While other teams were in the midst of real-time transformations from a trading frenzy across the NHL, the Wild's lineup for next season was just as patchy at the end of the draft as it was at the beginning.
But General Manager Bill Guerin wasn't expecting to use that time to fill in any holes.
Instead, he and the Wild were focused on the future, and the team certainly stocked up on prospects after drafting seven players – including two in the first round and four in the top 100.
"We're extremely happy with it," Guerin said, "but now the work starts. The work starts for our development guys. The work starts with these players. This is kind of Day 1. It's a big day for these kids. It's a lot of fun. It's a big honor for them, and it's important for us. But this is when the real work starts."
After trading up Friday night to snag Swedish goalie Jesper Wallstedt 20th overall and then tabbing defenseman Carson Lambos at No. 26, the Wild continued to bolster its organizational depth in key spots on Day 2 of the draft.
The team added three more defensemen on Saturday, and two centers.
"We still want to focus on a certain caliber of player or best available," said Judd Brackett, the Wild's director of amateur scouting. "Sometimes that coincides with a position or an area of depth in need. I certainly feel with the last few days we've addressed both."
No one is ready for NHL duty this year, but the 2021 class is intriguing – starting with Wallstedt, who was pegged as the top goalie in the draft. The Wild didn't even have a jersey with his name on it Friday because the team didn't think he'd be available for selection at its turn.
Next up was Lambos, kicking off the shopping spree for the blue line.
At No. 54 in the second round, the Wild nabbed Grand Rapids defenseman Jack Peart.
The reigning Mr. Hockey was named the top high school player in Minnesota after racking up 35 points in 18 games with Grand Rapids, and Peart also played for Fargo in the USHL. He'll start at St. Cloud State in the fall.
"It's always been a dream of mine to play for the Minnesota Wild," Peart said.
The first forward announced by the Wild was center Caedan Bankier, 86th overall in the third round. Despite playing in 33 fewer games than the previous season, Bankier scored four more goals with Kamloops in the Western Hockey League – capitalizing on an elevated role with the team.
"I just kind of tried to make the most of my opportunities and kind of stick to the game that I knew how to play," said Bankier, a 200-foot forward who looks up to Chicago's Jonathan Toews.
In the fourth round, at No.118, the Wild went back to a defenseman by taking Kyle Masters from Red Deer of the WHL. Then the team traded its fifth and seventh round picks to Montreal to select again in the fourth round – this time 127th overall to land Kamloops center Josh Pillar, who can also play wing.
With its final selection in the sixth round, at 182, the Wild made one more acquisition for its back end with Mount St. Charles Academy product Nate Benoit.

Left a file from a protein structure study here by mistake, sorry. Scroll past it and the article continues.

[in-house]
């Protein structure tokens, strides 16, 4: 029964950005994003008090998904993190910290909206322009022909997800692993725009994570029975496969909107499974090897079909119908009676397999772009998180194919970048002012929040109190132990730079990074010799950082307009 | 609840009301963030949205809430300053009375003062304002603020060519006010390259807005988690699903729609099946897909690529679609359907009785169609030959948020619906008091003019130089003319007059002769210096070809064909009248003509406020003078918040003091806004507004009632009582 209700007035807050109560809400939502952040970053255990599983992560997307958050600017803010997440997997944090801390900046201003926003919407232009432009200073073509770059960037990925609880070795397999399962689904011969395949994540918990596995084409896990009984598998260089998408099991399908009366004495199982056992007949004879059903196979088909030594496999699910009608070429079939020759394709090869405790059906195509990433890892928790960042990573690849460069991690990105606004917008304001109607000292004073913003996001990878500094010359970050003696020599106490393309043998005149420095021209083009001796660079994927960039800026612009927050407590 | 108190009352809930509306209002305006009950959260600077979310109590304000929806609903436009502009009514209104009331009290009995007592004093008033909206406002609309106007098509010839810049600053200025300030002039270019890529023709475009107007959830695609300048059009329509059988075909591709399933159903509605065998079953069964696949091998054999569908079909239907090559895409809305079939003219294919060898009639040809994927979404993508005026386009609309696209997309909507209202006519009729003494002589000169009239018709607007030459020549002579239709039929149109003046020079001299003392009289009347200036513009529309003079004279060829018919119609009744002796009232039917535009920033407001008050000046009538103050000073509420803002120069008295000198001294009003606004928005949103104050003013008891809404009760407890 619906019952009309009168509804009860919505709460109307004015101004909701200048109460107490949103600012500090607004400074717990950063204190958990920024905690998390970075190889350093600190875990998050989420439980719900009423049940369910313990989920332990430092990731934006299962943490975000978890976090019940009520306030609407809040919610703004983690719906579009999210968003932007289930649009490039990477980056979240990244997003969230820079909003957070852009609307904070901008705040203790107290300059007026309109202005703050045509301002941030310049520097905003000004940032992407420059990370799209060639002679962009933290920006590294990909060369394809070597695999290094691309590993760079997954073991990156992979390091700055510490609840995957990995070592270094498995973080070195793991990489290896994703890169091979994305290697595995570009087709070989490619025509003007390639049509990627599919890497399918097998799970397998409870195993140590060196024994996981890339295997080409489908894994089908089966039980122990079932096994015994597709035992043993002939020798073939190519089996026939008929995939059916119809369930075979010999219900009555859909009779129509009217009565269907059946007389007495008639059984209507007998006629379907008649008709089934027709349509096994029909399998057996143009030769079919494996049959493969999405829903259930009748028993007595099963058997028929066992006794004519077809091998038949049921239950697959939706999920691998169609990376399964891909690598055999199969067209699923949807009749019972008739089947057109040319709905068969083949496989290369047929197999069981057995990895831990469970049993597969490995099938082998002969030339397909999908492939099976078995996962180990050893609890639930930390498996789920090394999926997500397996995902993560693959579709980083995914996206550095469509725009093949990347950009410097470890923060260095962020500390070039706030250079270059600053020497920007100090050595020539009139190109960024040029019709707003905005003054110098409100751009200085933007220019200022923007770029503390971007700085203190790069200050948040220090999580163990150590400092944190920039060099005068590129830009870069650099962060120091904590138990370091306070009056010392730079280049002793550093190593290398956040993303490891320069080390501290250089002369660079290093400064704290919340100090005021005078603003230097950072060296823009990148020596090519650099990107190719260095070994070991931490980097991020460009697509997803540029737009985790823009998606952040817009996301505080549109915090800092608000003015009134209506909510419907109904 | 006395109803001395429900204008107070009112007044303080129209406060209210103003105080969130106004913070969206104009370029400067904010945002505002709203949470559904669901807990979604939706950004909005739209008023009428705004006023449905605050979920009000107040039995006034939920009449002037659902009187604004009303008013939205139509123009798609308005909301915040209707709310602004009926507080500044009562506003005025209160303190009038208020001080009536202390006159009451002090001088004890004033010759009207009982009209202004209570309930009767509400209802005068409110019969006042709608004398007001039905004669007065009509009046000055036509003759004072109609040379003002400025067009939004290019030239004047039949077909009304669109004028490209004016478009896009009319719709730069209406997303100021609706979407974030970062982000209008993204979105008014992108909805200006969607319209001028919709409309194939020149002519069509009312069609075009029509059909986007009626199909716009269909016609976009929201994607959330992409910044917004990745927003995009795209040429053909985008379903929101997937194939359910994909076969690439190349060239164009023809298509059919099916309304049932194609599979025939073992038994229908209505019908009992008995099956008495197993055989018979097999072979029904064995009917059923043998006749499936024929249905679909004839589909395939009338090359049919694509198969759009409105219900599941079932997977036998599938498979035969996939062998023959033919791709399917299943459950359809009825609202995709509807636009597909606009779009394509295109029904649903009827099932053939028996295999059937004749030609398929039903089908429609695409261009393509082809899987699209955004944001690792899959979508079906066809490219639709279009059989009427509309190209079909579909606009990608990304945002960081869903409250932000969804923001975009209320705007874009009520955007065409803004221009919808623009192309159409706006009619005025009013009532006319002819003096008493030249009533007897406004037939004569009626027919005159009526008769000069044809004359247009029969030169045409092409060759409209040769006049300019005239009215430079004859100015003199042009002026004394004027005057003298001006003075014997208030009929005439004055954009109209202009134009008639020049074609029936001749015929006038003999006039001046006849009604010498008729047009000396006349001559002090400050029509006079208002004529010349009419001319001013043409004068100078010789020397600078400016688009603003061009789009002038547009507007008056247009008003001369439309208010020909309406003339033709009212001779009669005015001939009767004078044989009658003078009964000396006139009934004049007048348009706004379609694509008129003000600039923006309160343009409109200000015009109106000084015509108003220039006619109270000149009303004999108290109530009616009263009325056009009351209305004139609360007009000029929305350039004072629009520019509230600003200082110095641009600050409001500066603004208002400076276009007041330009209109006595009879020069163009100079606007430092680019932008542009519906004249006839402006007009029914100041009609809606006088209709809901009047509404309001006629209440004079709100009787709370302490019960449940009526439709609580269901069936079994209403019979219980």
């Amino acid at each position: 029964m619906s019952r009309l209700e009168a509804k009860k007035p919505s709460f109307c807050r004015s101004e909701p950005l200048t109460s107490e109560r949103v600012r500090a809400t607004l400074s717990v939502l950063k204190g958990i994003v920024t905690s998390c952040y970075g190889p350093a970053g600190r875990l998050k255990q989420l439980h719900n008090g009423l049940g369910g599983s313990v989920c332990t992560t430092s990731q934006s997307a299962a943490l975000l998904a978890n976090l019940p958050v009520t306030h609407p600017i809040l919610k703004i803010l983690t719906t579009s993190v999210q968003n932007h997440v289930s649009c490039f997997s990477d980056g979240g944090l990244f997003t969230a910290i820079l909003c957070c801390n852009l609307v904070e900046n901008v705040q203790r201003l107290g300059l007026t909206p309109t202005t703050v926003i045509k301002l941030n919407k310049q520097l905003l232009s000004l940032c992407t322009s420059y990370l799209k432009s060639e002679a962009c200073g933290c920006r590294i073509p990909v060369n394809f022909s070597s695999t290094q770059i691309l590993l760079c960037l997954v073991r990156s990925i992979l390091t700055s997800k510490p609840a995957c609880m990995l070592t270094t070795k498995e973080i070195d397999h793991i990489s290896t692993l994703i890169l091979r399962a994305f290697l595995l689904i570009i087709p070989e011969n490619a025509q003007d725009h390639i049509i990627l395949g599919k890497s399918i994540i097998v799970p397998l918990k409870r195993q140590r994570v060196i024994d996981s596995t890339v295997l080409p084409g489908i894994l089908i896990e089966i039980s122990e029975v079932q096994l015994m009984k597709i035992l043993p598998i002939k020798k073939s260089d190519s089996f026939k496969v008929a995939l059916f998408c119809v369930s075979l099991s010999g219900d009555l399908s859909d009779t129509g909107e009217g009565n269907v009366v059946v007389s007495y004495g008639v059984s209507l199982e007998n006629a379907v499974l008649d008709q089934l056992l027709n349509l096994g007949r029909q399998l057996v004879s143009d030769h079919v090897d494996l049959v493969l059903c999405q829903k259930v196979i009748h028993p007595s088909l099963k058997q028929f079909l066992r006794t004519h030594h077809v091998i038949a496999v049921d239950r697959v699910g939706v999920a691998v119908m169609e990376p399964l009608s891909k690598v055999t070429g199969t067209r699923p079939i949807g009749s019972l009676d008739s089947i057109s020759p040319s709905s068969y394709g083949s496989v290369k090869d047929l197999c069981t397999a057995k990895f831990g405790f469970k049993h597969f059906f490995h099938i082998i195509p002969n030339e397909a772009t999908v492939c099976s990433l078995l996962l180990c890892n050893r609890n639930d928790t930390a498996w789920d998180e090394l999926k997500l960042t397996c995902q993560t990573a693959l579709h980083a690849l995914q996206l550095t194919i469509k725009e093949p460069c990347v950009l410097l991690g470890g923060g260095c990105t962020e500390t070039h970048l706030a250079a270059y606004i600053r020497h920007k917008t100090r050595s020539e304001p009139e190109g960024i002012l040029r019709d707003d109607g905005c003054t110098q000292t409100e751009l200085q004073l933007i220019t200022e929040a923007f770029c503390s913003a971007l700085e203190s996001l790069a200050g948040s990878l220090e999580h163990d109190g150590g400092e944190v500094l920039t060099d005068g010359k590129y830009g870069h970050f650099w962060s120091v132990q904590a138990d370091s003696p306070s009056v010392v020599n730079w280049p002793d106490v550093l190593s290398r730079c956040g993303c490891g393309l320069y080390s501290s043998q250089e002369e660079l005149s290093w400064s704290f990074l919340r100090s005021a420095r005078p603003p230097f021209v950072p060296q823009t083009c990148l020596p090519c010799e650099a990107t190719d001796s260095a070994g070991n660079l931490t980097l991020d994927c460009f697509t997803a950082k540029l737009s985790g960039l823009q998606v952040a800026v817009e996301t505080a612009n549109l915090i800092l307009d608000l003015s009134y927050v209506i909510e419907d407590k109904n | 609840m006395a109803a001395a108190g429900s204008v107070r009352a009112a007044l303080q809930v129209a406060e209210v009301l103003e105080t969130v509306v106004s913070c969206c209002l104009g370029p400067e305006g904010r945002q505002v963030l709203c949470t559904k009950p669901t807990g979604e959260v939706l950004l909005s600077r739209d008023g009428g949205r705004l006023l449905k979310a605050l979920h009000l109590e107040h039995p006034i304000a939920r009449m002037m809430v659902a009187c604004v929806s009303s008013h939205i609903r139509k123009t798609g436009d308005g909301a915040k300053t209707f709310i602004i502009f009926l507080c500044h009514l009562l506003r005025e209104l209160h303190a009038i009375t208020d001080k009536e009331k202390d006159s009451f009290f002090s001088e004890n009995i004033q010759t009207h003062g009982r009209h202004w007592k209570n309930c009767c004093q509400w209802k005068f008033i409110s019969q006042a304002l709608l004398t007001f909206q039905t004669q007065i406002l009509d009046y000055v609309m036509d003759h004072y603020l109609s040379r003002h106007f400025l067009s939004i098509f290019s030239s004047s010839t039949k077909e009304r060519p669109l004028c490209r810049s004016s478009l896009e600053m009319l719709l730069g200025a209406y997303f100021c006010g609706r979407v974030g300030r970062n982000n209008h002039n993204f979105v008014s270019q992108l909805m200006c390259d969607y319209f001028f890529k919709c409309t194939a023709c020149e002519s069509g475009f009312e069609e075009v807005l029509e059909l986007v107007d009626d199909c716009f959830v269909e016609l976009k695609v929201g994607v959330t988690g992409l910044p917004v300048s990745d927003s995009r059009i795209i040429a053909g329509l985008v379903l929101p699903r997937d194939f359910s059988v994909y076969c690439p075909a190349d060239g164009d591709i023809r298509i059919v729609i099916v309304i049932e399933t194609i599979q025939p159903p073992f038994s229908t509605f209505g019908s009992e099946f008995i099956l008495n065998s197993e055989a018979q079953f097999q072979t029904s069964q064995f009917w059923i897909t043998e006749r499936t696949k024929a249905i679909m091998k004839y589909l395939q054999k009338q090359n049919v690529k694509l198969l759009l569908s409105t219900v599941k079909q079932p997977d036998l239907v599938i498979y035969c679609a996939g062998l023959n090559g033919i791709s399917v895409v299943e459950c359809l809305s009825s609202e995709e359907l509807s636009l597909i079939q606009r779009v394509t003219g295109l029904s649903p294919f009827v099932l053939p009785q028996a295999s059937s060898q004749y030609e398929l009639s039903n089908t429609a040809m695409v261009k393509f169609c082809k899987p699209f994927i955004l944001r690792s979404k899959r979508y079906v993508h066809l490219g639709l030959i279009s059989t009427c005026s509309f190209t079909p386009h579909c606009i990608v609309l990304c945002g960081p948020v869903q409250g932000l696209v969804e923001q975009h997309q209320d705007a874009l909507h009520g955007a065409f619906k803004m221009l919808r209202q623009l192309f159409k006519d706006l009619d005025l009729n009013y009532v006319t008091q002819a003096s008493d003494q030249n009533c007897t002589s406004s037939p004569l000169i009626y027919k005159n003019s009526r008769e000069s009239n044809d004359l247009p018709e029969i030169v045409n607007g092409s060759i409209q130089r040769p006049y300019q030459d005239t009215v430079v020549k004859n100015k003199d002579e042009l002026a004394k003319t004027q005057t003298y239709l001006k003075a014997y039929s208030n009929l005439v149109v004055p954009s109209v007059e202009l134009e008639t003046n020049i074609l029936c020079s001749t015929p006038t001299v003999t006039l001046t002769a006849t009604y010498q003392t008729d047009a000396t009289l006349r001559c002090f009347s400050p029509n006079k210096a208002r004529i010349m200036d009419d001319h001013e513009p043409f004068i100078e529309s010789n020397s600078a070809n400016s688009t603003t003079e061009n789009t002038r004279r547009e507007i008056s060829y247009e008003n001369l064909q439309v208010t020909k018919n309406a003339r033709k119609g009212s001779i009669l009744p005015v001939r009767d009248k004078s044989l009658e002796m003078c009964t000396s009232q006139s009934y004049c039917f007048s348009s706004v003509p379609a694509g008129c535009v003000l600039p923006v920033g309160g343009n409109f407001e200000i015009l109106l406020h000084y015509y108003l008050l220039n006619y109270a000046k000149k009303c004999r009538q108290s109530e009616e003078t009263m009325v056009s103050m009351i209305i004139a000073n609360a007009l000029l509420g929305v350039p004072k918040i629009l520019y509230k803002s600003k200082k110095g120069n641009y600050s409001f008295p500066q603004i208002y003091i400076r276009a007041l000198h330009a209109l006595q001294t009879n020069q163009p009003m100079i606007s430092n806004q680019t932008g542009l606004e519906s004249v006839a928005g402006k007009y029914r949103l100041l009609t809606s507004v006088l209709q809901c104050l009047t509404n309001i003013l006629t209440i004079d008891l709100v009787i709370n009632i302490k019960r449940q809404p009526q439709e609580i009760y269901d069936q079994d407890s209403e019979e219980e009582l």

Overall, the four defensemen tied for the most picked in a draft in Wild history.
"It's not necessarily by design but it's a good place to start," Brackett said.
Now, the Wild has to bring in defensemen who can play for the team this year.
Replenishing the blue line after the departures of Ryan Suter (buyout) and Carson Soucy (Seattle expansion draft) is the team's most glaring need ahead of NHL free agency opening Wednesday. Ian Cole is also a pending free agent and if he signs elsewhere, the entire third pairing will be wiped out.
But the Wild will also look at forwards, and short-term deals for everyone is the Wild's plan since its flexibility will start to decrease in a year when the cap charges for the Suter and Zach Parise buyouts escalate.
Kirill Kaprizov and Kevin Fiala also remain unsigned.
"We have cap space now," said Guerin, referring to the approximately $29 million the team is below the $81.5 million ceiling. "But we have to get a couple of really good players signed. So, we have to make sure that we're not closing them out. We have to keep the space open for them."
Trades are another option on Guerin's radar, but he was idle while other teams pulled off blockbuster deals Friday and Saturday.
Defensemen and centers were on the move, with Seth Jones going from Columbus to Chicago and Sam Reinhart leaving Buffalo for Florida. Arizona and Vancouver also engineered a five-player trade that shuffled each team's look.
Again, though, any transaction the Wild makes from now on must consider the coming years when a chunk of its budget is tied up in the Suter and Parise buyouts. The team simply isn't in position to absorb long-term commitments from new arrivals, especially when contracts for Kaprizov and Fiala still haven't hit the books.
What's more likely is the Wild will have its prospects turn into pros as its cap space shrinks since those players are on more affordable contracts.
This year's draft class gives the Wild more possibilities to mull in a year or two when that transition is expected to begin.
But in the meantime, the team has work to do to get a roster in order for the present.
"You have to figure out dollars and cents and what you're going to be able to pay what position and things like that," Guerin said. "Just get ready to go."